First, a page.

Overall, after completing this course I don’t really feel like I’ve actually retained much of anything, unfortunately. I think my next step may need to be to repeat the course again and see if that helps.

Oh, also a potential bug report: Everything works fine in the simulator, but I wanted to try out running my app on my phone. Once I got it all set up and ran it, hitting “Edit” didn’t actually change the List view to the editable state with the delete and reorder controls. (It did seem to think it was in Edit mode though because “Edit” changed to “Done.”)

I am running the Big Sur beta, the Xcode 12 beta, and the iOS 14 beta on my phone though so maybe this is just a bug somewhere in one of those :sweat_smile:

Sorry, one more note. I found it confusing that the references are named the same as the classes. E.g. var taskStore: TaskStore and var prioritizedTasks: TaskStore.PrioritizedTasks. It made it hard to follow along when the instructor said “task store” which one he was referring to, and I’d have to watch very carefully in the code for that capital T and infer from that. (Not sure if this is because of convention, but naming them differently would help a lot.)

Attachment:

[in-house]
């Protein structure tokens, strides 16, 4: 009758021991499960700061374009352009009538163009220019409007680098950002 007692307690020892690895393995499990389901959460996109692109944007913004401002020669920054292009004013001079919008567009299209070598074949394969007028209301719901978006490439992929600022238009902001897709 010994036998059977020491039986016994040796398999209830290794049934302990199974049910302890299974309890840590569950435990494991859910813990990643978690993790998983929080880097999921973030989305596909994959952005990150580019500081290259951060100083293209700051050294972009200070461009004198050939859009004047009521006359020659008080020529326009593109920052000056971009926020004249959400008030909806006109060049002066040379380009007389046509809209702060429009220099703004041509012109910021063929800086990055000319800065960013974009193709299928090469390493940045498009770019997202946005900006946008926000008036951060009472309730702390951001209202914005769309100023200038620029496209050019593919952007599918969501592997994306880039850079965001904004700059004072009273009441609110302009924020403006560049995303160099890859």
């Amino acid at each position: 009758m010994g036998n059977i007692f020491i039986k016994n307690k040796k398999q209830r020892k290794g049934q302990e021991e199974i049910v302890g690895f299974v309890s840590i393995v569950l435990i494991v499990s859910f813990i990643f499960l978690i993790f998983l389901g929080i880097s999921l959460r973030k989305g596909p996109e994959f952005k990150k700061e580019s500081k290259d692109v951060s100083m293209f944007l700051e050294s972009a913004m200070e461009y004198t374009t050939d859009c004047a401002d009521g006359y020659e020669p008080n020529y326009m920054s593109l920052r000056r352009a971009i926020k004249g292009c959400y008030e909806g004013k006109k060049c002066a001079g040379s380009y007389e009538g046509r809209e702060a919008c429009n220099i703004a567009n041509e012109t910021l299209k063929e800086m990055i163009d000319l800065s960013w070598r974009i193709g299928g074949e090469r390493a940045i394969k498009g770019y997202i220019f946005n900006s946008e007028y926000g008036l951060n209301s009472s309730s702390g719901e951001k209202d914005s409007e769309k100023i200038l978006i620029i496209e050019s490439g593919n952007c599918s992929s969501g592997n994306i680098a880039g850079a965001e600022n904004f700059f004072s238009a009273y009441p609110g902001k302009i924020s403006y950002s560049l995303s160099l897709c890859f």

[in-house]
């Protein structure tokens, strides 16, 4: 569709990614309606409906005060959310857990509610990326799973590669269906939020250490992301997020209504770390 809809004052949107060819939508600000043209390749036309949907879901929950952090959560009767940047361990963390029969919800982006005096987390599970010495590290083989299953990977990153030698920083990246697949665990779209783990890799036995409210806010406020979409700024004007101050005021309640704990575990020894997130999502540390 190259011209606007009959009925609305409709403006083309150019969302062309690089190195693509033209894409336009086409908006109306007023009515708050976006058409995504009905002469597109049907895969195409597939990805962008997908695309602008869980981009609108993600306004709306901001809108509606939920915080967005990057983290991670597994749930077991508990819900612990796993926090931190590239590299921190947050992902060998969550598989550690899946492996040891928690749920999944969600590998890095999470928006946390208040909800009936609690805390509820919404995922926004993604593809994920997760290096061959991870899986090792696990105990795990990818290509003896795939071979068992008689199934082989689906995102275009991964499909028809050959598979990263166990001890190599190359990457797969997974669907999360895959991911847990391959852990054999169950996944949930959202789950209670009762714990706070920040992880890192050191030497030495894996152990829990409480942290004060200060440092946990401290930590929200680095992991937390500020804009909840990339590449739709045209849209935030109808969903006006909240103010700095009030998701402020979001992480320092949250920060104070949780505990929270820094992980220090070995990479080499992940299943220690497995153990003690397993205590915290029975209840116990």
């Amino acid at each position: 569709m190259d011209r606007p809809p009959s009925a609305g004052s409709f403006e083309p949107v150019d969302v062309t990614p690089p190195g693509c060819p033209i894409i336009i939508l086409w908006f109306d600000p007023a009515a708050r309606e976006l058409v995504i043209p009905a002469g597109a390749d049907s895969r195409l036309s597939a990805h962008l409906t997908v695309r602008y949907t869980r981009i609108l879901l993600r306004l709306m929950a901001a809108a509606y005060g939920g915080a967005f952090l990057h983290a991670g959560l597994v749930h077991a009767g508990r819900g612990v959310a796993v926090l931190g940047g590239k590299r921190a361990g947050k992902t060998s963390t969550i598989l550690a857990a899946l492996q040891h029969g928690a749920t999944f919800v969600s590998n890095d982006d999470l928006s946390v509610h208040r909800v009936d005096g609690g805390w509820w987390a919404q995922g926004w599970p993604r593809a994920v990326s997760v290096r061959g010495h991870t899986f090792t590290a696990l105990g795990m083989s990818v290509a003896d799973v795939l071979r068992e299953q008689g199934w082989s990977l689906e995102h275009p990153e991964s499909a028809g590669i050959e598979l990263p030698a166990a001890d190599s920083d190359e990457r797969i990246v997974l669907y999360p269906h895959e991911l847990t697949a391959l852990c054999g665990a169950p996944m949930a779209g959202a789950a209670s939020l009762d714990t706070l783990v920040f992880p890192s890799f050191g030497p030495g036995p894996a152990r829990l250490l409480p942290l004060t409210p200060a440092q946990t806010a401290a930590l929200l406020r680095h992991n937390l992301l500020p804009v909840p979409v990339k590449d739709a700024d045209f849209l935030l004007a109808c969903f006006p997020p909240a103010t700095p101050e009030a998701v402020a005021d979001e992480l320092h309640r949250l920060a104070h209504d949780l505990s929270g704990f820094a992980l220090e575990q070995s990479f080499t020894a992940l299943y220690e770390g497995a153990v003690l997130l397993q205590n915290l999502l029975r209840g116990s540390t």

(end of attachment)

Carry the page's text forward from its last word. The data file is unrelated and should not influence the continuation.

I really agree with all these comments by noktulo.

In addition, I found that after the instructor typed in a bunch of new things with new, complicated concepts there was a sub-one-second pause, then “build and run!”. I have never had to back up a video more times to catch up with my typing!

I also think the extract “RowView Challenge” was not that useful. I don’t know all the Xcode shortcuts that someone with years of experience knows and I just had to give up and watch the solution – which turned out to be two different and orthogonal solutions. I would recommend that a challenge be built on recently presented materials.